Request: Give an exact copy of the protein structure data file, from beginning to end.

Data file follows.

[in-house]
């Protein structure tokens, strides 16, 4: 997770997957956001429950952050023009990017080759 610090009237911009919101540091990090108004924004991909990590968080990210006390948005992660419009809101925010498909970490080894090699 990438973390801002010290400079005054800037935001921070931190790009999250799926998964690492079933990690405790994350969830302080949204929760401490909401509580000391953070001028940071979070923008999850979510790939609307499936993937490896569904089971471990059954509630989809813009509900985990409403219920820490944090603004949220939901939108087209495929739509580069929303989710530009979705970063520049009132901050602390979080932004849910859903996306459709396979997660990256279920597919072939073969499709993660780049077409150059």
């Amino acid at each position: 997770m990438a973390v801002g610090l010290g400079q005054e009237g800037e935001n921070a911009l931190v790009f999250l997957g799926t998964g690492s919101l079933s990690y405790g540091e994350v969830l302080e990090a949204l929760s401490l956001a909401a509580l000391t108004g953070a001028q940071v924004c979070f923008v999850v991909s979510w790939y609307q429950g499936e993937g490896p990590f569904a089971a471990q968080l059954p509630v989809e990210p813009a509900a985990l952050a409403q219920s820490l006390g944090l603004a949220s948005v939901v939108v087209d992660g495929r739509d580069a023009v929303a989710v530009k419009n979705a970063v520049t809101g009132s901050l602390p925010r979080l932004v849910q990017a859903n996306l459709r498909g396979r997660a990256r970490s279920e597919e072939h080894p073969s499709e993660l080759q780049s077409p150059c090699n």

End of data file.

[in-house]
């Protein structure tokens, strides 16, 4: 997770997957956001429950952050023009990017080759 610090009237911009919101540091990090108004924004991909990590968080990210006390948005992660419009809101925010498909970490080894090699 990438973390801002010290400079005054800037935001921070931190790009999250799926998964690492079933990690405790994350969830302080949204929760401490909401509580000391953070001028940071979070923008999850979510790939609307499936993937490896569904089971471990059954509630989809813009509900985990409403219920820490944090603004949220939901939108087209495929739509580069929303989710530009979705970063520049009132901050602390979080932004849910859903996306459709396979997660990256279920597919072939073969499709993660780049077409150059």
């Amino acid at each position: 997770m990438a973390v801002g610090l010290g400079q005054e009237g800037e935001n921070a911009l931190v790009f999250l997957g799926t998964g690492s919101l079933s990690y405790g540091e994350v969830l302080e990090a949204l929760s401490l956001a909401a509580l000391t108004g953070a001028q940071v924004c979070f923008v999850v991909s979510w790939y609307q429950g499936e993937g490896p990590f569904a089971a471990q968080l059954p509630v989809e990210p813009a509900a985990l952050a409403q219920s820490l006390g944090l603004a949220s948005v939901v939108v087209d992660g495929r739509d580069a023009v929303a989710v530009k419009n979705a970063v520049t809101g009132s901050l602390p925010r979080l932004v849910q990017a859903n996306l459709r498909g396979r997660a990256r970490s279920e597919e072939h080894p073969s499709e993660l080759q780049s077409p150059c090699n």